The Fountain Building is beautiful, so I immediately saw myself working there thinking how awesome it would be to work in such an awesome skyscraper. I met my recruiter in the lobby who gave introduced himself and then walked me up to the corporate lobby, which to me looked like something out of a movie when the protagonist steps into the big-bad pharmaceutical corporate lobby. The view was spectacular where I could see a little the DART tram below and the Margaret Hunt Hill Bridge in the distance.

My boss to be was running late but came and got me and took me to another floor to a small conference room for an interview. My other boss to be was on the phone. Wearing my new suite and not being used to wearing suites, I got hot, so I mentioned that I felt warm. The response was to take off my jacket, and this was in a somewhat condescending tone as if I should know when it is appropriate to remove my jacket.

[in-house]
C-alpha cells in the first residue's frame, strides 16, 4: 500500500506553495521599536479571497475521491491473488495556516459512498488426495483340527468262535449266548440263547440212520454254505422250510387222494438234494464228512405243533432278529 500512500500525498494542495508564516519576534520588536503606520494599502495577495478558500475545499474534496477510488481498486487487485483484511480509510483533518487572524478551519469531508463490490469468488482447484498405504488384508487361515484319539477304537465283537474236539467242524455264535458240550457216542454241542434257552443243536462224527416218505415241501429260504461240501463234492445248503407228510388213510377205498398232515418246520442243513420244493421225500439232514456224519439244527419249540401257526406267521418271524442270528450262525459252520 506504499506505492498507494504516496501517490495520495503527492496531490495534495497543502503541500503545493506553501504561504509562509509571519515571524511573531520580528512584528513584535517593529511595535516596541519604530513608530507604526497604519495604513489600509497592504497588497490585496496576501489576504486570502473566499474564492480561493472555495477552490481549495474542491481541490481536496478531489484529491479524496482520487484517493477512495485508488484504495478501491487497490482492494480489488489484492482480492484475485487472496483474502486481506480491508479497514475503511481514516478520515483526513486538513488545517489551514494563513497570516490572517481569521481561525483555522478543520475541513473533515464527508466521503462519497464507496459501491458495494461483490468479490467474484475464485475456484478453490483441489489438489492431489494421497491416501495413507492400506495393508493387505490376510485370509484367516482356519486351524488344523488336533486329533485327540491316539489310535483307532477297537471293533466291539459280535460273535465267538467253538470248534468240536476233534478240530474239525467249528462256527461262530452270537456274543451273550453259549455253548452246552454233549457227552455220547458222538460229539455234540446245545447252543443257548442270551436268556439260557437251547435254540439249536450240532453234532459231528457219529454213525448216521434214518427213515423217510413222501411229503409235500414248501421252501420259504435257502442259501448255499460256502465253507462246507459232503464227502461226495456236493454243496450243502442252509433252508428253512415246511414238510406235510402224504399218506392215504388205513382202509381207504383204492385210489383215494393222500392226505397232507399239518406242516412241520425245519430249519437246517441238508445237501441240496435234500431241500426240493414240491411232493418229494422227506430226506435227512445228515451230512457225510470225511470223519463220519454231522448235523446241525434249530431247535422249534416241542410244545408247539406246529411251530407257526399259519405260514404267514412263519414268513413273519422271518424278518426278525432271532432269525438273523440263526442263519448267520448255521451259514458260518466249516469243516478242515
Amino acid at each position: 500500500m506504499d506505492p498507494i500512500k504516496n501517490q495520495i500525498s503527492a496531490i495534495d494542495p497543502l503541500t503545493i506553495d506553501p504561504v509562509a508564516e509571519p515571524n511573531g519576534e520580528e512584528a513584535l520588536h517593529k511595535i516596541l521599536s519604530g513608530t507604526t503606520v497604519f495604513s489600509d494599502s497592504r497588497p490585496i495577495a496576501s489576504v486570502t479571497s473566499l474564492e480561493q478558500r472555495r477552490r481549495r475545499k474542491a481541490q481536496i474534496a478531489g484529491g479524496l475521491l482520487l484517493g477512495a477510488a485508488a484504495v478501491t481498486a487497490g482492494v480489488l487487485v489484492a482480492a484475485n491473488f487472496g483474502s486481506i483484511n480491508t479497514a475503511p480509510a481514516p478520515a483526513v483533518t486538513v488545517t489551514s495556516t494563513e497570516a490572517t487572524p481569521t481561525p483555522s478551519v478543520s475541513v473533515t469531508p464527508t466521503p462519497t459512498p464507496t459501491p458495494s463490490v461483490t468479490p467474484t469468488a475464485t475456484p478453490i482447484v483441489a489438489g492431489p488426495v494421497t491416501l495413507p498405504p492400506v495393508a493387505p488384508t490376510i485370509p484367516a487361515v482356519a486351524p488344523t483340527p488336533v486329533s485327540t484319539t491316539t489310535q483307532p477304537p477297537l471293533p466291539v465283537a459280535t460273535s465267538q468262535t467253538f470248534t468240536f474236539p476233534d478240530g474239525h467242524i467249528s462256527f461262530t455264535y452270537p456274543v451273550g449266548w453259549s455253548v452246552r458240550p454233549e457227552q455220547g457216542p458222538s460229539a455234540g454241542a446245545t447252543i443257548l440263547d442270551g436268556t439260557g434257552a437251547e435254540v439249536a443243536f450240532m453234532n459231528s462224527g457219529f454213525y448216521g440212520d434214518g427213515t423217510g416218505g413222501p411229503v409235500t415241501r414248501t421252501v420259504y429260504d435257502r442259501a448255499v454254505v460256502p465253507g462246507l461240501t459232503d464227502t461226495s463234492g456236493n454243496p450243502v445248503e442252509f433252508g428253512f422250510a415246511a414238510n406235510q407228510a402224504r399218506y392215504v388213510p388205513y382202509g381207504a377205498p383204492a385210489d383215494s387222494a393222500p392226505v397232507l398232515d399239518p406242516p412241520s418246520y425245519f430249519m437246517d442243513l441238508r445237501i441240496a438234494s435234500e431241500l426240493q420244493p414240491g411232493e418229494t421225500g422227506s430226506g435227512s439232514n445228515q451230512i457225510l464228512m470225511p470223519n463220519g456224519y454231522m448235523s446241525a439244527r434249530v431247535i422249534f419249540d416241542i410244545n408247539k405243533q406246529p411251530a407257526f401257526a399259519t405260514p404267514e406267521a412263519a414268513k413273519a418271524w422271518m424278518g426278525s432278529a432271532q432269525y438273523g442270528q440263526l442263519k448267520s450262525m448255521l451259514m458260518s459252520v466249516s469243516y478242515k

The interview basically consisted of me answering to one request: “Tell me what you have done.” I was already thrown off because I was really only equipped to respond to a different open-ended request of “Tell me about yourself”, to which I prepared a 2 minute summary of my life that lead to project management. Immediately looking back after the meeting, I should have answered it like a politician answer questions by answering question he wished he was asked, not exactly what he actually was asked. This started becoming evident to me once I realized that there were no more questions. I essentially had to fill up the entire hour of just talking about myself. Fortunately, I was warned about this, otherwise, like any normal person, I would have been sweating thinking something is going terribly wrong.

They were impressed that I drove this far for the interview, and I made it clear that I would move for this position. So, at the beginning of the interview they asked whether I was prepared to enter the consulting industry considering that I would be leaving full-time employment to take this. I answered in my typically cautious manner, “I believe so,” to which they replied, “That is not a very confident answer.” So, I corrected myself with, “Yes, I am prepared.”